Reducing Speeding-Related Fatalities: Mission Not Accomplished

speedometer shows 220 mph

A red line points to 220 mph at a car speedometer

Excessive speed is a contributing factor in a considerable number of fatal motor vehicle accidents. Speed related accidents are entirely preventable and motorists who travel at excessive speeds negligently put others at risk of injury or death. When motorists speed and cause fatalities, they can be held liable for the consequences their actions create. 

Progress Slows on Reducing Speed Related Deaths

The Governors Highway Safety Association (GHSA) reviewed crash data from 2001-2017 and determined that while speed-related deaths involving pedestrians are dropping, their rate of decline has slowed in recent years. In 2001, 30.6% of fatal motor vehicle accidents involved speed as a contributing cause of the crash. That dropped to 31.2% in 2005, and rose slightly to 31.5% in 2009. By 2013, the rate dropped to 29.5%, and it dropped again slightly to 26.2% in 2017.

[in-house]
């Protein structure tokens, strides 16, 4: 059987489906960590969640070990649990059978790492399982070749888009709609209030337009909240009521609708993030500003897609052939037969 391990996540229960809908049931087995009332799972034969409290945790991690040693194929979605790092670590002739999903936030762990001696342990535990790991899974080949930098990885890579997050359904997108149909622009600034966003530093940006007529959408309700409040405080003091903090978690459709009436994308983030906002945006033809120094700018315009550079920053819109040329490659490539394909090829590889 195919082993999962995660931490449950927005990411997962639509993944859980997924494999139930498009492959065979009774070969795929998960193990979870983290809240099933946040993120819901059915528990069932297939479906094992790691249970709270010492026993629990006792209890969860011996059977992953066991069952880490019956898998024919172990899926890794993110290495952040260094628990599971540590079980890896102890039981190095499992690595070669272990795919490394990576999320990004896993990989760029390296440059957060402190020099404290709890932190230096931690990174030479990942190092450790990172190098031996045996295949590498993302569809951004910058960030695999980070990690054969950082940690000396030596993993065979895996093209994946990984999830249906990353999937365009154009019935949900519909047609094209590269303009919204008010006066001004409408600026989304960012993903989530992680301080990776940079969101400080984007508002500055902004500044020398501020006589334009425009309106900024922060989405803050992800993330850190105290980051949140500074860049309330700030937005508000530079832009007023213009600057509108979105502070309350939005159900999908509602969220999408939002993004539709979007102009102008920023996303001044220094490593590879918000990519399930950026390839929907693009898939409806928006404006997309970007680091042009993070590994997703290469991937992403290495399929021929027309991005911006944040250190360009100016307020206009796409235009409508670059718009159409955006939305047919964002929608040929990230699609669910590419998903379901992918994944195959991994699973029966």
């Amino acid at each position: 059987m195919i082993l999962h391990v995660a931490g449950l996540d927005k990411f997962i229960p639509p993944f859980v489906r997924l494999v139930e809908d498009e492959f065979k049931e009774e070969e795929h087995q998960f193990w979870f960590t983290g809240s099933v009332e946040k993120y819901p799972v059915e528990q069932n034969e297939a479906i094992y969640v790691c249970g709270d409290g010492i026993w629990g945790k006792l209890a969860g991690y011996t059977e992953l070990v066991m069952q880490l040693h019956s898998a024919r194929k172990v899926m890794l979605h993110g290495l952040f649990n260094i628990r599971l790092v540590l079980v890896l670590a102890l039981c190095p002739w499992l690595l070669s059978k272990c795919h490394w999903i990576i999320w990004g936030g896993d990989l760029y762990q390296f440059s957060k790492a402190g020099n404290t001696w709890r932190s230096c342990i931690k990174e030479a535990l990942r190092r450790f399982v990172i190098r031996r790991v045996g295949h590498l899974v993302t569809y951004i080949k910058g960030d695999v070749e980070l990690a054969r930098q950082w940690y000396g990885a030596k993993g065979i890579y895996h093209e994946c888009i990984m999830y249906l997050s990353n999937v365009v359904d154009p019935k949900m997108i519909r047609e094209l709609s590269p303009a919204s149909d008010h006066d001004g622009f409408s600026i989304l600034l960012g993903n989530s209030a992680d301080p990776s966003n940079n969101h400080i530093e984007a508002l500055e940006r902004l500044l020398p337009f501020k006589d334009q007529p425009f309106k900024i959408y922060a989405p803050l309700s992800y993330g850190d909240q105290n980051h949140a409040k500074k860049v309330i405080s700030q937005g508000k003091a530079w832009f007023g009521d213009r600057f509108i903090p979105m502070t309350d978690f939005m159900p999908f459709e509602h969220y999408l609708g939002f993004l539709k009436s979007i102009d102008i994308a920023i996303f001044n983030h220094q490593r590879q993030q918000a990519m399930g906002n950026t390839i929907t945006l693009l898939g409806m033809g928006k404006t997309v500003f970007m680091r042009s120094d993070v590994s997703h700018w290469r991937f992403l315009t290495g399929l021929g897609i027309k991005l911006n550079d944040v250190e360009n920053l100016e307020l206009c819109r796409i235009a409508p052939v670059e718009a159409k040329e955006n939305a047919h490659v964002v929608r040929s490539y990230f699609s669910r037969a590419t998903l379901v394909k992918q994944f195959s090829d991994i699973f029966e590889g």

Pedestrian Risk of Death by Speed

The higher the speed, the greater the likelihood that it will lead to a fatal motor vehicle accident involving a pedestrian. At 58 mph, the risk is 90%. That drops to 75% at 50 mph, and 50% at 42 mph. At 32 mph, the risk of death drops to 25% and at 23% the risk is 10%.

More Effort is Needed

The GHSA has determined that more effort is needed to reduce the risk of death for pedestrians. In particular, large, urban areas should actively take steps to reduce speed on city streets, improve sidewalks, and enhance bike paths. Other measures include aggressive law enforcement efforts and improving the engineering that goes into the design of roundabouts and streets. These efforts help ease traffic congestion, reduce speeds, and create safe travel paths for pedestrians and bicyclists.

Technology as a Tool for Life

The GHSA has also recommended the implementation of new safety standards and regulations. These include using speed limiters, automation, and AI to reduce speeds on city streets. These technologies would also alert motorists to the presence of pedestrians. Adoption and installation of these technologies, many of which are still in development, would have a negligible impact on the cost of new vehicles, but would have a significant impact in reducing the costs associated with fatal motor vehicle accidents. Combined with enhanced enforcement of speed limits, these technologies could have a significant impact on the overall number of fatal motor vehicle accidents involving pedestrians in Nevada and throughout the country.